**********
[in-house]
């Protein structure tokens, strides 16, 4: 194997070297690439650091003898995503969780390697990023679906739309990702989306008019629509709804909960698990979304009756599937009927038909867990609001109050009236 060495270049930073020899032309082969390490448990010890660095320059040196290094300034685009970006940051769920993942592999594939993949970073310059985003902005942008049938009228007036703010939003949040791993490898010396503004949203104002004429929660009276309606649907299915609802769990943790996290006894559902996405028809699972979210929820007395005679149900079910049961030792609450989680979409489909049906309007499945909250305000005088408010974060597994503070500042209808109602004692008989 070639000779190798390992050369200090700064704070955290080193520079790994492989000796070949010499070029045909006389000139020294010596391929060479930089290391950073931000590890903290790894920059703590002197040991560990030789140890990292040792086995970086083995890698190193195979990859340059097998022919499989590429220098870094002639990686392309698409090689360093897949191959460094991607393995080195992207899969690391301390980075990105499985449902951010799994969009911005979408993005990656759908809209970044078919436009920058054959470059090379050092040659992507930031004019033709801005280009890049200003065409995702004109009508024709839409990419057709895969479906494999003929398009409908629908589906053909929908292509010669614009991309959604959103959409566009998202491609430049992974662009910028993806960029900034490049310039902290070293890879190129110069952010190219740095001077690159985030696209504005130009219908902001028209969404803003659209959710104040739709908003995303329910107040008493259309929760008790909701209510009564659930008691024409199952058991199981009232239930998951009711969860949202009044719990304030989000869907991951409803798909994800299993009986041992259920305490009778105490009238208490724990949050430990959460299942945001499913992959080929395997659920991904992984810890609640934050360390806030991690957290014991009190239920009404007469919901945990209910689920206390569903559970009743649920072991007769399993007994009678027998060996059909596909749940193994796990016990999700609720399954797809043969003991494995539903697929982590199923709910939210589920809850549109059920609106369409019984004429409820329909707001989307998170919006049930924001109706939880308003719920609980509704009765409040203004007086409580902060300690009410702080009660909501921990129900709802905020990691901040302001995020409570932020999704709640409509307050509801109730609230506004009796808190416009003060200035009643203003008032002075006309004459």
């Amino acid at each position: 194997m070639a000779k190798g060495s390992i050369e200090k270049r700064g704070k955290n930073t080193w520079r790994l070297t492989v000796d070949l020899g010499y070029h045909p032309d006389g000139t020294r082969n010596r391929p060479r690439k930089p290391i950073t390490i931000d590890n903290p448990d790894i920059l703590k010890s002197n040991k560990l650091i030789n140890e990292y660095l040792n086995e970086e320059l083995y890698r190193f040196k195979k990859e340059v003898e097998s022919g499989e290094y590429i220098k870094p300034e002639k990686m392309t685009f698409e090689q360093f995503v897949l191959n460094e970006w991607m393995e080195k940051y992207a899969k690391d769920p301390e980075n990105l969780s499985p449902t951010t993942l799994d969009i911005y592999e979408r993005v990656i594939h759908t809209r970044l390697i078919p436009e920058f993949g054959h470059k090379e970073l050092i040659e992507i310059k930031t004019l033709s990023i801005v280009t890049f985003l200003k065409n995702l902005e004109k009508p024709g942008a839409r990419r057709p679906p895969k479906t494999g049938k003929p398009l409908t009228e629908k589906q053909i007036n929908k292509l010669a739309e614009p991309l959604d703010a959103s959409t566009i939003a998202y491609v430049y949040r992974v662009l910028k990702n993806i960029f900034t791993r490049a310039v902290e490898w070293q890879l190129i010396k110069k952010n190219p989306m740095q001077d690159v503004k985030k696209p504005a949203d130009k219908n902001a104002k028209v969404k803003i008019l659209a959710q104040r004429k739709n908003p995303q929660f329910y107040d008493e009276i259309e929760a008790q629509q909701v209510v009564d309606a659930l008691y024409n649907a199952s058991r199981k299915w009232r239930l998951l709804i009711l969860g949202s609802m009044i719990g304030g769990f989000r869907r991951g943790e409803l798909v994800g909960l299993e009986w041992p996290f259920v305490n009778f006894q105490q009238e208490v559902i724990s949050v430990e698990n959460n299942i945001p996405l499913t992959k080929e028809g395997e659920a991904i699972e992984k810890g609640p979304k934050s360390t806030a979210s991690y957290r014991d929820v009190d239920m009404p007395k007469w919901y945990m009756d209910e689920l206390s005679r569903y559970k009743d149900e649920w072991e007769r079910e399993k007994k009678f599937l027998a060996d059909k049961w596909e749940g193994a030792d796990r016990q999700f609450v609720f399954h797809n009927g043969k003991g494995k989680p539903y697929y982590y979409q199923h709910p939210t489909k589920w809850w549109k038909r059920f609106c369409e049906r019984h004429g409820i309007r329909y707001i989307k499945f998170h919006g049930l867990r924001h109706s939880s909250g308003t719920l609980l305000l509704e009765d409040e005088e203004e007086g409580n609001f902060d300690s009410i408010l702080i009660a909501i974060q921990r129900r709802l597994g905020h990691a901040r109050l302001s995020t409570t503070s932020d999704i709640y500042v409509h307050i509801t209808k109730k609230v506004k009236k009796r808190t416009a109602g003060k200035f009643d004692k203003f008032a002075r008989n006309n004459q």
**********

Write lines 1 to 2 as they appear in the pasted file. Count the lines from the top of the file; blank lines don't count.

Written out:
[in-house]
């Protein structure tokens, strides 16, 4: 194997070297690439650091003898995503969780390697990023679906739309990702989306008019629509709804909960698990979304009756599937009927038909867990609001109050009236 060495270049930073020899032309082969390490448990010890660095320059040196290094300034685009970006940051769920993942592999594939993949970073310059985003902005942008049938009228007036703010939003949040791993490898010396503004949203104002004429929660009276309606649907299915609802769990943790996290006894559902996405028809699972979210929820007395005679149900079910049961030792609450989680979409489909049906309007499945909250305000005088408010974060597994503070500042209808109602004692008989 070639000779190798390992050369200090700064704070955290080193520079790994492989000796070949010499070029045909006389000139020294010596391929060479930089290391950073931000590890903290790894920059703590002197040991560990030789140890990292040792086995970086083995890698190193195979990859340059097998022919499989590429220098870094002639990686392309698409090689360093897949191959460094991607393995080195992207899969690391301390980075990105499985449902951010799994969009911005979408993005990656759908809209970044078919436009920058054959470059090379050092040659992507930031004019033709801005280009890049200003065409995702004109009508024709839409990419057709895969479906494999003929398009409908629908589906053909929908292509010669614009991309959604959103959409566009998202491609430049992974662009910028993806960029900034490049310039902290070293890879190129110069952010190219740095001077690159985030696209504005130009219908902001028209969404803003659209959710104040739709908003995303329910107040008493259309929760008790909701209510009564659930008691024409199952058991199981009232239930998951009711969860949202009044719990304030989000869907991951409803798909994800299993009986041992259920305490009778105490009238208490724990949050430990959460299942945001499913992959080929395997659920991904992984810890609640934050360390806030991690957290014991009190239920009404007469919901945990209910689920206390569903559970009743649920072991007769399993007994009678027998060996059909596909749940193994796990016990999700609720399954797809043969003991494995539903697929982590199923709910939210589920809850549109059920609106369409019984004429409820329909707001989307998170919006049930924001109706939880308003719920609980509704009765409040203004007086409580902060300690009410702080009660909501921990129900709802905020990691901040302001995020409570932020999704709640409509307050509801109730609230506004009796808190416009003060200035009643203003008032002075006309004459």